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A.5 Berkeley Unix dependencies Connected: An Internet Encyclopedia
A.5 Berkeley Unix dependencies

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A.5 Berkeley Unix dependencies

A.5 Berkeley Unix dependencies

Note: The following is of interest only if you are trying to bring the sample code up on a system that is not derived from 4BSD (Berkeley Unix).

The code uses the normal Berkeley Unix header files (from /usr/include/netinet) for definitions of the structure of IP and TCP headers. The structure tags tend to follow the protocol RFCs closely and should be obvious even if you do not have access to a 4BSD system./48/

The macro BCOPY(src, dst, amt) is invoked to copy amt bytes from src to dst. In BSD, it translates into a call to bcopy. If you have the misfortune to be running System-V Unix, it can be translated into a call to memcpy. The macro OVBCOPY(src, dst, amt) is used to copy when src and dst overlap (i.e., when doing the 4-byte alignment copy). In the BSD kernel, it translates into a call to ovbcopy. Since AT&T botched the definition of memcpy, this should probably translate into a copy loop under System-V.

The macro BCMP(src, dst, amt) is invoked to compare amt bytes of src and dst for equality. In BSD, it translates into a call to bcmp. In System-V, it can be translated into a call to memcmp or you can write a routine to do the compare. The routine should return zero if all bytes of src and dst are equal and non-zero otherwise.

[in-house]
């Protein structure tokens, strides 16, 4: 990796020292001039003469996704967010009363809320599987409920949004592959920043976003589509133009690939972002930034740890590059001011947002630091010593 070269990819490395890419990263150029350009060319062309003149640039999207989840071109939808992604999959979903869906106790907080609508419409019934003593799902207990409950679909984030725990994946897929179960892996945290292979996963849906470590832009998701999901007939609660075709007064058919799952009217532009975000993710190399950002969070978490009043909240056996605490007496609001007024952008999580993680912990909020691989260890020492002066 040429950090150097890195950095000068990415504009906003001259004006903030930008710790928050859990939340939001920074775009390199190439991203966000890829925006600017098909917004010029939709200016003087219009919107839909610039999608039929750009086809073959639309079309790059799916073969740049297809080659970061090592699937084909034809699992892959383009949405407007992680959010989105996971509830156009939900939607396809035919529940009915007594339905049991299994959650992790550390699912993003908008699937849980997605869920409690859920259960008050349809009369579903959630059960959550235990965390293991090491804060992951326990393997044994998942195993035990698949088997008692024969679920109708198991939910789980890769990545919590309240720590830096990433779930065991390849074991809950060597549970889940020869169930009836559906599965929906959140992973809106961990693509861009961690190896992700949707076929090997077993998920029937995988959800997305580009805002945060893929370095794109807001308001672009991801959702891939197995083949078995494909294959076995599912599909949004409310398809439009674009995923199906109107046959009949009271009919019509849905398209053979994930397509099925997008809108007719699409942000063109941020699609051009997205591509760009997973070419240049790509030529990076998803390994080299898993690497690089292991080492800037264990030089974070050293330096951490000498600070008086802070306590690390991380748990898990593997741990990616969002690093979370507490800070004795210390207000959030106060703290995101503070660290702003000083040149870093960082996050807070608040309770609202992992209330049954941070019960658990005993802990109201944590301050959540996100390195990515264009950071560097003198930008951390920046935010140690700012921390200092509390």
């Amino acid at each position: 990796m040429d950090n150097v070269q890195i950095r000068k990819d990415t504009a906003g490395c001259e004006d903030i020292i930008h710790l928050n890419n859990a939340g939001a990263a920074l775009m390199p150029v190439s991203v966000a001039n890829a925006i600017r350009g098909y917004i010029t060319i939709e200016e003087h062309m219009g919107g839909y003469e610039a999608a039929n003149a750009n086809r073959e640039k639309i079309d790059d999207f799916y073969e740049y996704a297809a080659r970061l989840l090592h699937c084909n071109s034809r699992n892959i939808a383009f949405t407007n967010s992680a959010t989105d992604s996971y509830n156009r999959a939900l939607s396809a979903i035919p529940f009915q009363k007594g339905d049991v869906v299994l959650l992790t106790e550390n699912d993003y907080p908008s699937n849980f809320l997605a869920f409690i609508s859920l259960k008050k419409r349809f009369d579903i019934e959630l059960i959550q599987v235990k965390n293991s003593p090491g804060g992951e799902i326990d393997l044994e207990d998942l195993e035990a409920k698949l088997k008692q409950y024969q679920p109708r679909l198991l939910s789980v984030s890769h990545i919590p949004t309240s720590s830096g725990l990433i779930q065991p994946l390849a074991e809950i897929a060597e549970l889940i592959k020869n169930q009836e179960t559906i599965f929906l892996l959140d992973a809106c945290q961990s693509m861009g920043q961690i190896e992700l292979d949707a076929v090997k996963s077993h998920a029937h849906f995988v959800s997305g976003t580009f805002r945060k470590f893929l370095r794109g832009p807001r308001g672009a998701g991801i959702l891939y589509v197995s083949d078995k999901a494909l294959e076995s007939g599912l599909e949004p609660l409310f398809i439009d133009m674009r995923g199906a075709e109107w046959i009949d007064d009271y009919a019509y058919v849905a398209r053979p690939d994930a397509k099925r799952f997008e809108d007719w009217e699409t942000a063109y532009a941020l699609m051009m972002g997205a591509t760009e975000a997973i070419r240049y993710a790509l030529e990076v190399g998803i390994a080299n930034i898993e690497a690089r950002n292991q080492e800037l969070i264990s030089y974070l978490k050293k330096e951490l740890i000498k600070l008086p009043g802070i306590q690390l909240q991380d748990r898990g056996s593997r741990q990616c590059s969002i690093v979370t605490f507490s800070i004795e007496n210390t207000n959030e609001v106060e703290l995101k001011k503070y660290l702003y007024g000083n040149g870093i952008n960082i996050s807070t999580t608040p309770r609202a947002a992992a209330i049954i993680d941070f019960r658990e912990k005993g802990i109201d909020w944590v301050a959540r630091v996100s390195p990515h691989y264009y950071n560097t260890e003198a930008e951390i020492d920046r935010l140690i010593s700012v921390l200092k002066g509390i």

The routine ntohl(dat) converts (4 byte) long dat from network byte order to host byte order. On a reasonable cpu this can be the no-op macro:

                           #define ntohl(dat) (dat)

On a Vax or IBM PC (or anything with Intel byte order), you will have to define a macro or routine to rearrange bytes.

The routine ntohs(dat) is like ntohl but converts (2 byte) shorts instead of longs. The routines htonl(dat) and htons(dat) do the inverse transform (host to network byte order) for longs and shorts.

A struct mbuf is used in the call to sl_compress_tcp because that routine needs to modify both the start address and length if the incoming packet is compressed. In BSD, an mbuf is the kernel's buffer management structure. If other systems, the following definition should be sufficient:

            struct mbuf {
                    u_char  *m_off; /* pointer to start of data */
                    int     m_len;  /* length of data */
            };

            #define mtod(m, t) ((t)(m->m_off))


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A.5 Berkeley Unix dependencies

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